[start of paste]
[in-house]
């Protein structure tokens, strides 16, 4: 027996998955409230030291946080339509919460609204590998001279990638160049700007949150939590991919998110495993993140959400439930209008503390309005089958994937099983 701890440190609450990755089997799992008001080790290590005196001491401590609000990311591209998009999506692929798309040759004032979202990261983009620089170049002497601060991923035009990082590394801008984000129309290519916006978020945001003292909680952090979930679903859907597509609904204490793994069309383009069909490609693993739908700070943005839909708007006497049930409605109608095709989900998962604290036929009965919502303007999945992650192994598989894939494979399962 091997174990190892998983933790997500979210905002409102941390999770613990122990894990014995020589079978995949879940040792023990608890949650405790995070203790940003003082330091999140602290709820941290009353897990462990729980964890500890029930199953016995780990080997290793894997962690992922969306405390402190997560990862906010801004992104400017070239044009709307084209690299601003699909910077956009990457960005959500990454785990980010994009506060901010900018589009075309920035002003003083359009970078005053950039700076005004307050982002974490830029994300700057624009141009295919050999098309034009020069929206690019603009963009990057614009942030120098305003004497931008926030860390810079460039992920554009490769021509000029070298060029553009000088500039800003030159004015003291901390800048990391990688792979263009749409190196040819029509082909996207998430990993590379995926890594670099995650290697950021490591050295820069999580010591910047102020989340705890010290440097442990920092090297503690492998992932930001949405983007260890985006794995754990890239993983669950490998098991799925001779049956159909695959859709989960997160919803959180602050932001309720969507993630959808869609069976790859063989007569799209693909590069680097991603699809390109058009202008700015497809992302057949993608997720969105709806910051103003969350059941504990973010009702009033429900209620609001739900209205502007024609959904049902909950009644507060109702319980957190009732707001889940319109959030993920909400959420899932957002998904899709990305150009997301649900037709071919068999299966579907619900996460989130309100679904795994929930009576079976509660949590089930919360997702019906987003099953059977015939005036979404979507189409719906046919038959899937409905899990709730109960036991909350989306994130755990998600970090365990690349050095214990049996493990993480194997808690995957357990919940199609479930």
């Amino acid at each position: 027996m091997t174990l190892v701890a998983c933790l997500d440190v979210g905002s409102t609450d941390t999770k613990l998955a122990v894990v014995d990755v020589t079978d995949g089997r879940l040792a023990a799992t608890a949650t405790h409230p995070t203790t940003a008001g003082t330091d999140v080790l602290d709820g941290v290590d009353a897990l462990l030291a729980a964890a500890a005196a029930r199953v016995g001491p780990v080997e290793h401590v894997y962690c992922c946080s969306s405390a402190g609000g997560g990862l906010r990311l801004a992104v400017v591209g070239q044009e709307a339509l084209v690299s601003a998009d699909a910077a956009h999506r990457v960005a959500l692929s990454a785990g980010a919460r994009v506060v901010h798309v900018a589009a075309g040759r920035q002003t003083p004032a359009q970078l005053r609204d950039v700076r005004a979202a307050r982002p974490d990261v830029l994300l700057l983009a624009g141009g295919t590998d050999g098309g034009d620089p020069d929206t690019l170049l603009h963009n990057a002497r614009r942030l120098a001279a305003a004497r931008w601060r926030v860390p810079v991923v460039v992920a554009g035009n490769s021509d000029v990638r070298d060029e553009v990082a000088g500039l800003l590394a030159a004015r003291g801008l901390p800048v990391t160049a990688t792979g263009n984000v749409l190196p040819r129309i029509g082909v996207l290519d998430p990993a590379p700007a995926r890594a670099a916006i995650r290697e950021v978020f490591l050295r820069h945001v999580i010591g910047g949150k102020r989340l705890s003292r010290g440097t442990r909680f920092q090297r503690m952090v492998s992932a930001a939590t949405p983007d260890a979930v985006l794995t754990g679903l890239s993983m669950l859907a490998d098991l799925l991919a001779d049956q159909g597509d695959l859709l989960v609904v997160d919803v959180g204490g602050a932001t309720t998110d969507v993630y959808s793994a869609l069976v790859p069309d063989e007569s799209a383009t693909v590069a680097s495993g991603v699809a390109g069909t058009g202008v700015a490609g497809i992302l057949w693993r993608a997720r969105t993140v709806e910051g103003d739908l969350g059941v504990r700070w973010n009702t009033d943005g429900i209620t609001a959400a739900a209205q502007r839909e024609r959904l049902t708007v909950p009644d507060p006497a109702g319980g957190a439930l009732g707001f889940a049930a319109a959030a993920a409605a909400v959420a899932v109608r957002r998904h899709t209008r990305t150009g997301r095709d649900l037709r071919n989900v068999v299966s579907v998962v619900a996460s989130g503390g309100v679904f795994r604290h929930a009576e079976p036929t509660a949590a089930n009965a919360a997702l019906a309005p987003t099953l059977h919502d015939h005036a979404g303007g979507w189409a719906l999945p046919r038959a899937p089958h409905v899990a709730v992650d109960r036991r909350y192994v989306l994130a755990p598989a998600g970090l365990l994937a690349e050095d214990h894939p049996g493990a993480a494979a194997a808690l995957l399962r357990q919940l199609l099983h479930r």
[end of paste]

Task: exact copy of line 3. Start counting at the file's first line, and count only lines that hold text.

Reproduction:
């Amino acid at each position: 027996m091997t174990l190892v701890a998983c933790l997500d440190v979210g905002s409102t609450d941390t999770k613990l998955a122990v894990v014995d990755v020589t079978d995949g089997r879940l040792a023990a799992t608890a949650t405790h409230p995070t203790t940003a008001g003082t330091d999140v080790l602290d709820g941290v290590d009353a897990l462990l030291a729980a964890a500890a005196a029930r199953v016995g001491p780990v080997e290793h401590v894997y962690c992922c946080s969306s405390a402190g609000g997560g990862l906010r990311l801004a992104v400017v591209g070239q044009e709307a339509l084209v690299s601003a998009d699909a910077a956009h999506r990457v960005a959500l692929s990454a785990g980010a919460r994009v506060v901010h798309v900018a589009a075309g040759r920035q002003t003083p004032a359009q970078l005053r609204d950039v700076r005004a979202a307050r982002p974490d990261v830029l994300l700057l983009a624009g141009g295919t590998d050999g098309g034009d620089p020069d929206t690019l170049l603009h963009n990057a002497r614009r942030l120098a001279a305003a004497r931008w601060r926030v860390p810079v991923v460039v992920a554009g035009n490769s021509d000029v990638r070298d060029e553009v990082a000088g500039l800003l590394a030159a004015r003291g801008l901390p800048v990391t160049a990688t792979g263009n984000v749409l190196p040819r129309i029509g082909v996207l290519d998430p990993a590379p700007a995926r890594a670099a916006i995650r290697e950021v978020f490591l050295r820069h945001v999580i010591g910047g949150k102020r989340l705890s003292r010290g440097t442990r909680f920092q090297r503690m952090v492998s992932a930001a939590t949405p983007d260890a979930v985006l794995t754990g679903l890239s993983m669950l859907a490998d098991l799925l991919a001779d049956q159909g597509d695959l859709l989960v609904v997160d919803v959180g204490g602050a932001t309720t998110d969507v993630y959808s793994a869609l069976v790859p069309d063989e007569s799209a383009t693909v590069a680097s495993g991603v699809a390109g069909t058009g202008v700015a490609g497809i992302l057949w693993r993608a997720r969105t993140v709806e910051g103003d739908l969350g059941v504990r700070w973010n009702t009033d943005g429900i209620t609001a959400a739900a209205q502007r839909e024609r959904l049902t708007v909950p009644d507060p006497a109702g319980g957190a439930l009732g707001f889940a049930a319109a959030a993920a409605a909400v959420a899932v109608r957002r998904h899709t209008r990305t150009g997301r095709d649900l037709r071919n989900v068999v299966s579907v998962v619900a996460s989130g503390g309100v679904f795994r604290h929930a009576e079976p036929t509660a949590a089930n009965a919360a997702l019906a309005p987003t099953l059977h919502d015939h005036a979404g303007g979507w189409a719906l999945p046919r038959a899937p089958h409905v899990a709730v992650d109960r036991r909350y192994v989306l994130a755990p598989a998600g970090l365990l994937a690349e050095d214990h894939p049996g493990a993480a494979a194997a808690l995957l399962r357990q919940l199609l099983h479930r």